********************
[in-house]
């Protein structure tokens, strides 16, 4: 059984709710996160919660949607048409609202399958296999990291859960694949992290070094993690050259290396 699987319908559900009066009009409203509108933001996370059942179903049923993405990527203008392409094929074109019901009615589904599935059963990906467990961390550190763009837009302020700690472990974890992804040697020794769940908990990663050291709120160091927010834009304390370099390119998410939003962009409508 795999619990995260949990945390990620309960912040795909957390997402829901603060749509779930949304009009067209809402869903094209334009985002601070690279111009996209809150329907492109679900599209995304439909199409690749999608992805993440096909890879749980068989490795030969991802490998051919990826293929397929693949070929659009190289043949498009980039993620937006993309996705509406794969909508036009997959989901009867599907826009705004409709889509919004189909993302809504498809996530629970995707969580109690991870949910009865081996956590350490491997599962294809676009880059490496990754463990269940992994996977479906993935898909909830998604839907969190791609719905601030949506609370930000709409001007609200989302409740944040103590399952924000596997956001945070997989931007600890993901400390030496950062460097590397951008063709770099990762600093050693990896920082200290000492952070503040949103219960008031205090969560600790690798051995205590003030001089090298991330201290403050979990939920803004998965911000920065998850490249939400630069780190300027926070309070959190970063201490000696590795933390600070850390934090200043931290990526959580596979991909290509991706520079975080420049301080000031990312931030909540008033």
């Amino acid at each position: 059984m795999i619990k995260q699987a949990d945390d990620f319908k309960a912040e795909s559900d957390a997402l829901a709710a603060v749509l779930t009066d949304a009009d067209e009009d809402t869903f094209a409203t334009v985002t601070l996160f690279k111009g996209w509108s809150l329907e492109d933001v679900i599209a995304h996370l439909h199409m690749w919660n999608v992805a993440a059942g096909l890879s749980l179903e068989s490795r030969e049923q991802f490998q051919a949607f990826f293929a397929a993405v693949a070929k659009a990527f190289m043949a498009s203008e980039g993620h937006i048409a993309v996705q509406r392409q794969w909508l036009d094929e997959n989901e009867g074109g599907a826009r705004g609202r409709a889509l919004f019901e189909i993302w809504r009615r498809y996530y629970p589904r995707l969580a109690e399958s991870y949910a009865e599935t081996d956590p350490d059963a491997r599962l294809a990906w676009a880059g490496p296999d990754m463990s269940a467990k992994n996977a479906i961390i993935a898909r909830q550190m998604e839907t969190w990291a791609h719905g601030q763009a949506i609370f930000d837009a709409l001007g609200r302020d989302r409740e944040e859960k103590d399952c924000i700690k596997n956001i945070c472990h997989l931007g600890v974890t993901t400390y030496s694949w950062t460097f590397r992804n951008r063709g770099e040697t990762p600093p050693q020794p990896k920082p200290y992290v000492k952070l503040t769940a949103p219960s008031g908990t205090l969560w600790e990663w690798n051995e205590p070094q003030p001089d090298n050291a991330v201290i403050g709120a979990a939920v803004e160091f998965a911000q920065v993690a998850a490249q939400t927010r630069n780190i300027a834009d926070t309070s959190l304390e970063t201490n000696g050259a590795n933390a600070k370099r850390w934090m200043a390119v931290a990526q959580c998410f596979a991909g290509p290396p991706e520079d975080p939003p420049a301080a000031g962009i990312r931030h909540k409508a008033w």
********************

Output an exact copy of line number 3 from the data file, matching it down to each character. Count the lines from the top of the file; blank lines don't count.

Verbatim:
């Amino acid at each position: 059984m795999i619990k995260q699987a949990d945390d990620f319908k309960a912040e795909s559900d957390a997402l829901a709710a603060v749509l779930t009066d949304a009009d067209e009009d809402t869903f094209a409203t334009v985002t601070l996160f690279k111009g996209w509108s809150l329907e492109d933001v679900i599209a995304h996370l439909h199409m690749w919660n999608v992805a993440a059942g096909l890879s749980l179903e068989s490795r030969e049923q991802f490998q051919a949607f990826f293929a397929a993405v693949a070929k659009a990527f190289m043949a498009s203008e980039g993620h937006i048409a993309v996705q509406r392409q794969w909508l036009d094929e997959n989901e009867g074109g599907a826009r705004g609202r409709a889509l919004f019901e189909i993302w809504r009615r498809y996530y629970p589904r995707l969580a109690e399958s991870y949910a009865e599935t081996d956590p350490d059963a491997r599962l294809a990906w676009a880059g490496p296999d990754m463990s269940a467990k992994n996977a479906i961390i993935a898909r909830q550190m998604e839907t969190w990291a791609h719905g601030q763009a949506i609370f930000d837009a709409l001007g609200r302020d989302r409740e944040e859960k103590d399952c924000i700690k596997n956001i945070c472990h997989l931007g600890v974890t993901t400390y030496s694949w950062t460097f590397r992804n951008r063709g770099e040697t990762p600093p050693q020794p990896k920082p200290y992290v000492k952070l503040t769940a949103p219960s008031g908990t205090l969560w600790e990663w690798n051995e205590p070094q003030p001089d090298n050291a991330v201290i403050g709120a979990a939920v803004e160091f998965a911000q920065v993690a998850a490249q939400t927010r630069n780190i300027a834009d926070t309070s959190l304390e970063t201490n000696g050259a590795n933390a600070k370099r850390w934090m200043a390119v931290a990526q959580c998410f596979a991909g290509p290396p991706e520079d975080p939003p420049a301080a000031g962009i990312r931030h909540k409508a008033w």